Do not mistake the meaning. This is not the immutability of the sphinx – a Christ captured once for all in a never-fading still photograph. This is the changelessness of Jesus Christ in all His life, love, holiness, grace, justice, truth, and power. He is always the same for you, no matter how your circumstances change.

Say this to yourself when you rise each day, when you struggle, or when you lay your head down sadly on your pillow at night; ‘Lord Jesus, You are still the same, and always will be.’

Two “New” and Noteworthy Books: “Hyper-Calvinism and the Call of the Gospel” and “Believing Bible Study”

In this post I wish to highlight a couple of “new” books that have come into our Seminary library and which are of interest to our audience. I put “new” in italics because both of these titles are reprints of previous editions, with one being updated and revised once again.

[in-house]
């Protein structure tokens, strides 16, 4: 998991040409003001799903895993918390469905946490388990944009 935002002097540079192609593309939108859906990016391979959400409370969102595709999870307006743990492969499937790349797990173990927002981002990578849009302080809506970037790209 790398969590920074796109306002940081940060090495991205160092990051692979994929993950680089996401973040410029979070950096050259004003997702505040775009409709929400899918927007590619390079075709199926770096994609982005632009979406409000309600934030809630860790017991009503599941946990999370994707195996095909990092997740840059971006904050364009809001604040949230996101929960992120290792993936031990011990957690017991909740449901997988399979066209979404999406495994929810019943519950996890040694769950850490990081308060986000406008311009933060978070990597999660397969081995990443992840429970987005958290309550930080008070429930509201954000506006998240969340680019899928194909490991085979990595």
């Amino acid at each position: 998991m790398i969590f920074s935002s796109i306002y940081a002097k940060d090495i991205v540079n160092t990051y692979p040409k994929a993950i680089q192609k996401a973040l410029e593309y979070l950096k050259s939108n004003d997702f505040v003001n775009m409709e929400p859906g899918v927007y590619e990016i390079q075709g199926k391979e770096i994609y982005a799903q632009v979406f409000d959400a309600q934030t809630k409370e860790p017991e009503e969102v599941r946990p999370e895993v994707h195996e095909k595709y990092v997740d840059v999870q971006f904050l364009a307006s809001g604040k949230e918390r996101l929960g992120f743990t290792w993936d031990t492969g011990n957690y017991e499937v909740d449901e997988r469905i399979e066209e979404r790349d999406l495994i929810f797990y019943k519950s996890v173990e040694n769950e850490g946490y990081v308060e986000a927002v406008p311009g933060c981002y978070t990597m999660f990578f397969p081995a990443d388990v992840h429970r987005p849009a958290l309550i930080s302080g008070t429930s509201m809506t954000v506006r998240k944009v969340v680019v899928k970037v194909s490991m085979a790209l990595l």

PrintThat title is David J. Engelsma’s Hyper-Calvinism and the Call of the Gospel: An Examination of the Well-Meant Offer of the Gospel (Reformed Free Publishing Association, 1980, 1994, 2014; 224 pgs.). As you will note, this is the third edition, and this edition contains further additions and enhancements (such as pictures and descriptions of those whose positions are stated in the book). In his preface to this edition Engelsma sets forth the continued need for this book after thirty years:

Does it still address a significant, lively issue in the Reformed and Presbyterian churches and among theologians who regard and present themselves as Calvinists?

The truth defended in the book is sovereign, particular grace in the preaching of the gospel. The book contends that this truth is fundamental to the theology of the Reformed faith in its entirety, that is, to scripture’s gospel of salvation by grace alone and to the authoritative confession of the gospel by the Reformed creed, the Canons of Dordt.